In terms of size alone, UNC Health Care employs about 30,000 people and owns or manages 12 hospitals across the state, while Carolinas HealthCare employs more than 65,000 and owns or manages 40 hospitals in North Carolina and South Carolina. Each employs thousands of doctors who refer patients internally to company specialists, labs, clinics and hospitals. Last year, UNC Health Care posted a record $3.6 billion in revenue and an operating income of $196.6 million; Carolina’s HealthCare posted revenue of $9.8 billion and operating income of $422 million.
Roper and Woods said they began talking about a partnership this summer and have been laying the groundwork for their proposal during the past week-and-a-half by emphasizing its benefits to North Carolina’s legislative leaders and other power brokers.
The boards of both health care systems unanimously approved the deal this week, clearing the way to formal negotiations on how to best combine their clinical, medical education and research resources. They expect to have the details worked out within six months and hope to have FTC approval next year.
Is bigger better?
Bob Seligson, CEO and Executive Vice President of the N.C. Medical Society, said the nation’s health care sector is in the midst of a hospital consolidation wave as the systems struggle with containing costs and treating those who can’t afford care.
“Everybody has to be futuristic and innovative in thinking how these changes will play out so they will be prepared,” Seligson said.
But Seligson said size alone is not a reliable measure of whether a health care partnership is successful.
“You can grow big, but it gets down to how good is the system in the location where the medicine is being provided.”
Both UNC and Carolinas HealthCare have been adding hospitals to their networks. UNC expanded its hospital network last year with the addition of Wayne Memorial Hospital in Goldsboro and Lenoir Memorial Hospital in Kinston, both of which entered management deals with UNC.
In 2012, Carolinas HealthCare entered into a management services agreement with nonprofit Cone Health in Greensboro; under that arrangement, five Cone Health executives became employees of Carolinas HealthCare. In the following year, the FTC granted approval for Cone Health to merge with Alamance Regional Medical Center in Burlington, expanding Cone Health’s network to six hospitals, which are part of Carolinas HealthCare’s network.
Roper and Woods said hospital consolidation is a must in order to remain economically viable in a climate of rising health care costs, noting that North Carolina is contending with an opioid addiction crisis and a lack of adequate mental health care for those who need it.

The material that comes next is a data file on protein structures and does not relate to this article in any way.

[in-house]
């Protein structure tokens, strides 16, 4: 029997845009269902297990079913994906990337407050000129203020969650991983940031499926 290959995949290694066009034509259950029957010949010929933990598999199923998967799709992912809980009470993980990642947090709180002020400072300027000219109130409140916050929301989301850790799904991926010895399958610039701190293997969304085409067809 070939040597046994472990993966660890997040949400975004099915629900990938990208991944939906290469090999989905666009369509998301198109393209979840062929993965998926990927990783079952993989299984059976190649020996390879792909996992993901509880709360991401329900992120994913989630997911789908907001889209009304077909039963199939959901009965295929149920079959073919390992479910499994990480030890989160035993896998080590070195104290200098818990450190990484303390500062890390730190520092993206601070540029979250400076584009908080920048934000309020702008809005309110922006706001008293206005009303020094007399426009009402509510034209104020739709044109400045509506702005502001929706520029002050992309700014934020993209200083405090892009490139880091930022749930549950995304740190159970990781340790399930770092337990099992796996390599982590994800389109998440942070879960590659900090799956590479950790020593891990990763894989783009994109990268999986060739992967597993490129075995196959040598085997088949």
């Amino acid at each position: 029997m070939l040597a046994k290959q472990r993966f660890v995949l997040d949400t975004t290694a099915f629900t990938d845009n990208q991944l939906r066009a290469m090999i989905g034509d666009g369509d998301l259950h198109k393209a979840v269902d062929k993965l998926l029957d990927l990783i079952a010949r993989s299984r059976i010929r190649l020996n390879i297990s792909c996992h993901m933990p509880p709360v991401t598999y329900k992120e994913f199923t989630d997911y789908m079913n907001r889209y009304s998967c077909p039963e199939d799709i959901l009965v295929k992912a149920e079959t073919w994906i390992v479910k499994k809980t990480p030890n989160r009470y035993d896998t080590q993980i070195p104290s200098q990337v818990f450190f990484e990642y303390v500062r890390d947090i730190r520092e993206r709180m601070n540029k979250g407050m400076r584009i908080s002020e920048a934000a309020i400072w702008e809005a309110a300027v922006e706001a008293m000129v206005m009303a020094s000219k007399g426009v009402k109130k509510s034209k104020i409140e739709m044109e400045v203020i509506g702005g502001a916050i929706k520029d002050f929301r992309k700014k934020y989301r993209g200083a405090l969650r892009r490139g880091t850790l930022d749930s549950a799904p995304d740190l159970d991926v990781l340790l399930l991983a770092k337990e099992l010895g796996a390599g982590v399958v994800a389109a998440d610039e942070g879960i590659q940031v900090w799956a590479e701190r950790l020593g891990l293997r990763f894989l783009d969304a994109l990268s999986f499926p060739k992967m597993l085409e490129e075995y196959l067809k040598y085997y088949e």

The two CEOs said that rural areas, which have been plagued by a chronic shortage of doctors and dearth of services, will benefit from the partnership. Roper said that their combined resources will allow them to provide health care services “close to people in convenient locations, using not only physical facilities but technology,” such as the emerging field of telemedicine.
For instance, in areas where there’s a shortage of psychiatrists, a patient could see a primary care doctor and while there be connected remotely on a screen with a mental health specialist located elsewhere in the state. That patient would then be able to receive a prescription for their mental health needs before they left the appointment.
Roper and Woods also predict their combined negotiating leverage will translate to millions of dollars in savings on medical equipment, hospital beds and other costly items, which will trickle down to patients in the form of lower costs.
To allay concerns about the future of the state-owned UNC system, they said their union will preserve the independence of each partner’s board of directors, and will allow each to nominate members to the new company’s board of directors. And they also said that their proposal shouldn’t raise anti-competitive issues because each organization’s health care networks don’t overlap, so that their combined operations will not boost each partner’s market dominance and reduce competition in Charlotte or in the Triangle.
Ultimately, they say that in an era of health care consolidation, North Carolina will be better off with a single dominant player headquartered locally, than having homegrown organizations gobbled up by out-of-state corporations.
One of the outcomes of the union that is almost certain to raise concerns is insurance costs. By gaining negotiating leverage against health insurers, the new combined organization will be able to negotiate higher insurance payments for medical treatment, which would then raise medical costs and potentially increase the cost of health insurance. Doctors and hospitals are prohibited by federal anti-trust law from colluding with other providers to wrest better payments from insurers, but a hospital systems representing thousands of doctors and scores of hospitals can achieve the same result legally.
Roper said he anticipates those concerns but said the issue has more to do with sharing risk with insurers for managing the costs of insured patients. Roper said he called Brad Wilson, the outgoing CEO of the state’s largest health insurer, Blue Cross and Blue Shield, this week to give him advance notice ahead of Thursday’s announcement. Roper also called Patrick Conway, who is slated to become Blue Cross’s CEO in October.
“We’re not doing this to extract monopoly rents from Blue Cross and Blue Shield,” Roper said.
UNC Health Care
Number of hospitals: 12
Number of acute care hospitals: 12 (6 owned, 6 managed)
Total annual revenue in 2016: $3.6 billion
CEO: William Roper
Headquarters: Chapel Hill
Carolinas HealthCare System
Number of hospitals: 40
Number of acute care hospitals: 31 (12 owned, 19 managed)
Total annual revenue in 2016: $9.8 billion
CEO: Gene Woods